The rupee weakening in such a context should be considered healthy because the exchange rate remains a key instrument of incentive for exports and a disincentive for imports, although that is no silver bullet. Understandably, one person who should know, former RBI governor Raghuram Rajan, has said the rupee's weakness is not a matter for undue concern, although he is a vocal opponent of 'beggar-thy-neighbour' exchange rate policies in world trade.
Rajan took the bull by the horns in 2013, soon after taking charge, when the rupee slid nearly 12 percent against the US dollar in events linked to the beginning of the end of an ultra-cheap monetary policy in the US amid a weak external balance. Things turned around after that, aided both by domestic policies as well as a turn of global events.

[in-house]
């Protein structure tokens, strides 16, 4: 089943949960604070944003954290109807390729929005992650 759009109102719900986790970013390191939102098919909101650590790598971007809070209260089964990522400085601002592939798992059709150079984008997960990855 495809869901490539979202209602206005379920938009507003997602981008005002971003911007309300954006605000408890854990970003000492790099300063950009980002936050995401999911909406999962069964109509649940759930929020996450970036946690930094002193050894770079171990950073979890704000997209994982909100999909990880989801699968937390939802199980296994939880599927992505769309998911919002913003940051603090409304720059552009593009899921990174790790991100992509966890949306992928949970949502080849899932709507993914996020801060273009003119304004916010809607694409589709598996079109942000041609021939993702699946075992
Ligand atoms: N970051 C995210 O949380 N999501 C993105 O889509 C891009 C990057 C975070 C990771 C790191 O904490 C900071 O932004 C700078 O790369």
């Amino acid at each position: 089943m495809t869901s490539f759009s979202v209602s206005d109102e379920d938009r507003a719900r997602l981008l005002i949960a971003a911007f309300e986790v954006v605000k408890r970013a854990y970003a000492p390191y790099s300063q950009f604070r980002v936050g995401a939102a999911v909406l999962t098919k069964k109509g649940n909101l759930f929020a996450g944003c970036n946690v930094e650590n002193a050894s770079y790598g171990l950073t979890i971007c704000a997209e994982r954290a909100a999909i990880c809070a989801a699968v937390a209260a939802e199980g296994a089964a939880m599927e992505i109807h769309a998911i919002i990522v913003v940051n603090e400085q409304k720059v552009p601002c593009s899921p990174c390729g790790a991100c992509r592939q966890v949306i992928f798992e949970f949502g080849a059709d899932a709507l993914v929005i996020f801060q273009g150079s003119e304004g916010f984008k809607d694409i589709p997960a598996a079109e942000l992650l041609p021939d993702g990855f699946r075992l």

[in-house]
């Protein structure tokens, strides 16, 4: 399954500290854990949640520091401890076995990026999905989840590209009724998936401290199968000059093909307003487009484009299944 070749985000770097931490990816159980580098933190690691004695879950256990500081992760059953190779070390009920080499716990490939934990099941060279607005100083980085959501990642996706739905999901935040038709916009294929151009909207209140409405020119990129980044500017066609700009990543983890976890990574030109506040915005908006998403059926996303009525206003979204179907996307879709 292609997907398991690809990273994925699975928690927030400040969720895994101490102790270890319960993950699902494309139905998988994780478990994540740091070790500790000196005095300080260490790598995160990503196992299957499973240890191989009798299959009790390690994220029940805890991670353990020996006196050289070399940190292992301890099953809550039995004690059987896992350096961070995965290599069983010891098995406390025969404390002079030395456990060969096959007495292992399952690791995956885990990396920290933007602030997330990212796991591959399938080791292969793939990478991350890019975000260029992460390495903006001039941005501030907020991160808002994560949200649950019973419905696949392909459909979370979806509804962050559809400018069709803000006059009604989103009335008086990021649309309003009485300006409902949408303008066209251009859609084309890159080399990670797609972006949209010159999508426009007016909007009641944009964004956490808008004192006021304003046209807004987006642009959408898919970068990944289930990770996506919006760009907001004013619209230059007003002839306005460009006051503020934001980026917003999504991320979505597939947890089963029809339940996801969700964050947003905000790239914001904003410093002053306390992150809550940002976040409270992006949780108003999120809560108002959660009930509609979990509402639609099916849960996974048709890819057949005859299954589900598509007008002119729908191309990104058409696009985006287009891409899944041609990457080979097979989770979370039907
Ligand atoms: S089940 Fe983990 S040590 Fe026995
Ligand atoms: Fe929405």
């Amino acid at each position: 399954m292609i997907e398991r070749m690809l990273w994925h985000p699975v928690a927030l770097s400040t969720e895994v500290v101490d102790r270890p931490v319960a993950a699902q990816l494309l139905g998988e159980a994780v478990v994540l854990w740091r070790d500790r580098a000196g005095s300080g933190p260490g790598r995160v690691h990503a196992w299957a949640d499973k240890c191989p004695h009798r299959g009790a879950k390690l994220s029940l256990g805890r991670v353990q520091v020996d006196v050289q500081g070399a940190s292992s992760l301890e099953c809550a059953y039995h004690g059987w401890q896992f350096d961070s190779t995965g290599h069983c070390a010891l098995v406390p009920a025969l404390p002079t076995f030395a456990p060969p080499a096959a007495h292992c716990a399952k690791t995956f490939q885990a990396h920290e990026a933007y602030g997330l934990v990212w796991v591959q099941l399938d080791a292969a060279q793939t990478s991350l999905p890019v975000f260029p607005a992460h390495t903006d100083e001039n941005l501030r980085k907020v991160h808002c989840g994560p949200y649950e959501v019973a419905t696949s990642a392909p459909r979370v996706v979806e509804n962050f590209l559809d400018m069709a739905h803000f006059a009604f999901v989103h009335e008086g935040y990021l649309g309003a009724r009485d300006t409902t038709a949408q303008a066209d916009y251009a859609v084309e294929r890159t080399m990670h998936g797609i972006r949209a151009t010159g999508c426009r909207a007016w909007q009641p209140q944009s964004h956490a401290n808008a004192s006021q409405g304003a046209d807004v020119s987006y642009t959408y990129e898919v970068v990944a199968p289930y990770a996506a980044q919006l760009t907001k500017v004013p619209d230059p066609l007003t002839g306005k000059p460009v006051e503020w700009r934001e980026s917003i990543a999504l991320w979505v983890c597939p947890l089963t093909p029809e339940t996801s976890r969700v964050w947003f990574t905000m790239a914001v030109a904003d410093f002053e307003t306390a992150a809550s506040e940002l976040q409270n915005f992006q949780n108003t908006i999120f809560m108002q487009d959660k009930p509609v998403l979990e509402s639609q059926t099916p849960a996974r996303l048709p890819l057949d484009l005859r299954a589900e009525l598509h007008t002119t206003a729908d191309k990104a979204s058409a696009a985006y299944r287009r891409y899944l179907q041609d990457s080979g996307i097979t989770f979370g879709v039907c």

Economists may quibble on everything from infrastructure and commodity prices to world economic growth among export drivers. But, as a Bloomberg analysis said this year, a strong currency does hurt exports.
A high fiscal deficit and a weak external balance make the currency and the economy vulnerable in the long run, and a weaker currency adjusting to external shocks should be seen as a healthy price signal that can kick in investments to boost exports -- although everything from inflation-linked wages to infrastructure matter in the interconnected flow of things.
Also, a weaker rupee can help check reckless import of everything from smartphones to olives and chocolates and can provide a healthy overall macroeconomic protection to local manufacturers including small businesses. Cheap imports from China have hit growth in India in industries ranging from silk to toys and firecrackers.